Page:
Water Mission does not have experience in utilizing sand dams. However, if a sand dam has been constructed, then the water source could be accessed with a solar powered pumping system in a similar way that other surface water sources are utilized. Extra attention to seasonal fluctuations in the amount of water available would need to inform the capacity of the equipment selected. The Solar Powered Water System Design and Installation Guide (available at https://globalwatercenter.org/solar-guide-access/ ) does address using solar with surface water sources. (We would also strongly advise careful attention to the water quality in these type of projects.)
Can you talk about the use of solar panels for other purpose other than pumping?
The context of our experience is primarily limited to water. However, using solar power for other applications is a widespread practice, and there are many sources of information on the internet for most desired applications.
How you balance RSI rating with power supply by solar panels? I think the combined energy supplied by 72 solar panels will be greater than 15kw RSI.
You are correct. The 72 panel array is rated for just under 25kW. However, solar arrays must be sized for a capacity greater than that required by the inverter and pump motor for several factors. First, there is the variation of available irradiance throughout the year at the installation site. Then there are numerous sources of power loss in the solar array, including soiling on the panels, connections used, wiring, and others. It is common for the rated capacity of the solar array to be 1.6 to 2.5 times greater than the rating of the inverter or pump motor.
Should you check the well for sand content before investing in solar power.
This is correct. Sand content is undesirable for many reasons. Sand will cause problems for submersible pumps resulting in added maintenance or even premature failure of the pump. (Additionally, sand content presents a significant water quality concern.)
How long will it take to install the system and how much will it cost in the areas where water wells are deeper than 200M?
The full answer to this question is highly dependent on the location of the project, the daily water production desired of the system, the availability of the system equipment, and the experience of the solar powered water system designers and installers. There are solar powered pumping systems that can be used for boreholes deeper than 200m.
Can we have other water sources other than boreholes?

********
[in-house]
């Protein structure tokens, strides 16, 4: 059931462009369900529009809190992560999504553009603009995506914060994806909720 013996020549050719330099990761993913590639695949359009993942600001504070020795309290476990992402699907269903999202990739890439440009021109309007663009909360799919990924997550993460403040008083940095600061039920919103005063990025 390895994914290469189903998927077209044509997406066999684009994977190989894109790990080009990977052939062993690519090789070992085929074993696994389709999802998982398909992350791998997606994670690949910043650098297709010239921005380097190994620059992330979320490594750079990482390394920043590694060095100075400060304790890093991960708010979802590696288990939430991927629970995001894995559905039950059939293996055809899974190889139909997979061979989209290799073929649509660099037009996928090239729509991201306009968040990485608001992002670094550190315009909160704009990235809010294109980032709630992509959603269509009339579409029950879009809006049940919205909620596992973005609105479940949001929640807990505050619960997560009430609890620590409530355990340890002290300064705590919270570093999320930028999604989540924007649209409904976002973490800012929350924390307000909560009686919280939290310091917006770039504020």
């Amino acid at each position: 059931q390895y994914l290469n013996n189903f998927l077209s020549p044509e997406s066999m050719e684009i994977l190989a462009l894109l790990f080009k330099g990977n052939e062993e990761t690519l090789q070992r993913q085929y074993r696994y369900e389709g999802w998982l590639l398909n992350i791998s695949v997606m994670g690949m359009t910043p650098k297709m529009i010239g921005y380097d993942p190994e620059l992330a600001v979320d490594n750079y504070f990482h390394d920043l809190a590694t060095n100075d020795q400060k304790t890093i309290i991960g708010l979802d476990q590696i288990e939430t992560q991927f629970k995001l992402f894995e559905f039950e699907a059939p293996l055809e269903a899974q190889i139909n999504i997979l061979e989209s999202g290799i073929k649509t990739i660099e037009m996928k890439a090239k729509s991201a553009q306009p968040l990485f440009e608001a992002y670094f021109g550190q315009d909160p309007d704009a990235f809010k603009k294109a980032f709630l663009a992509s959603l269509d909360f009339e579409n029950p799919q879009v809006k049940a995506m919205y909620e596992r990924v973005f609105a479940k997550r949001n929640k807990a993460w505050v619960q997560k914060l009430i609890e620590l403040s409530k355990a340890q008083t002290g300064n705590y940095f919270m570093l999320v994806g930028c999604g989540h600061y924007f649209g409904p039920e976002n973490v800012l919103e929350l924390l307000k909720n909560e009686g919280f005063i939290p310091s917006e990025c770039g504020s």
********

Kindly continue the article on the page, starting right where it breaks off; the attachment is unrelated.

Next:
Yes. Other water sources have been used for solar powered water systems. The Solar Powered Water System Design and Installation Guide (available at https://globalwatercenter.org/solar-guide-access/ ) does address using solar with surface water sources.
Why did you choose Grundfos instead of Lorentz?
Water Mission has extensive experience with Grundfos. Therefore, it was an easy choice for us in the Puerto Rico installations. However, Lorentz also provides high quality, reliable equipment.
The big issue with retrofitting with solar, going from a constant and long pumping cycle with say diesel to a likely shorter and less consistent pumping cycle with solar as this could put more demand on the well, require a larger pump, require larger storage, etc. No?
Yes, but this is why we recommend a robust design approach, even to retrofitting, and a careful deliberation of the available options. Installation of a higher capacity pump would only be advisable if the water yield of the borehole (well) can support it, if the capital is available to purchase the larger pump and perform the installation, and if the infrastructure is present to support the higher water flow rate. If these items are not available, the second choice is to consider a hybrid powered system where the current pump would be powered by solar during the daylight hours and by diesel generator during the night hours. Appropriate disconnect (or change-over) switches would need to be installed and consistently operated.
With your experience in developing countries what is the importance / value of addressing demand side management (Water) prior to application of Solar PV system?
I assume that “demand side management” is referring to uses of the water other than for drinking water. The two most common uses in rural areas, other than drinking water, is water for livestock and for irrigation. If these water uses are to be provided by the solar powered water system, then these uses must be taken into account during the design of the system. This is one of the reasons that Water Mission stresses that the first step in the design is to identify the desired daily water production.
What is the cost for installation of remote controlling systems?
I assume that this question is meant to ask about remote monitoring systems. Remote controlling systems do exist, but we did not discuss these and do not have experience with them. Remote monitoring system costs vary widely. Water Mission’s use of remote monitoring systems that monitor water flow of a water system costs around $1,300 USD. Water Mission’s use of remote monitoring systems that monitor flow and ground water level of a system costs around $2,600 USD. However, it is also important to remember that there are ongoing data costs for every year that the monitoring is performed.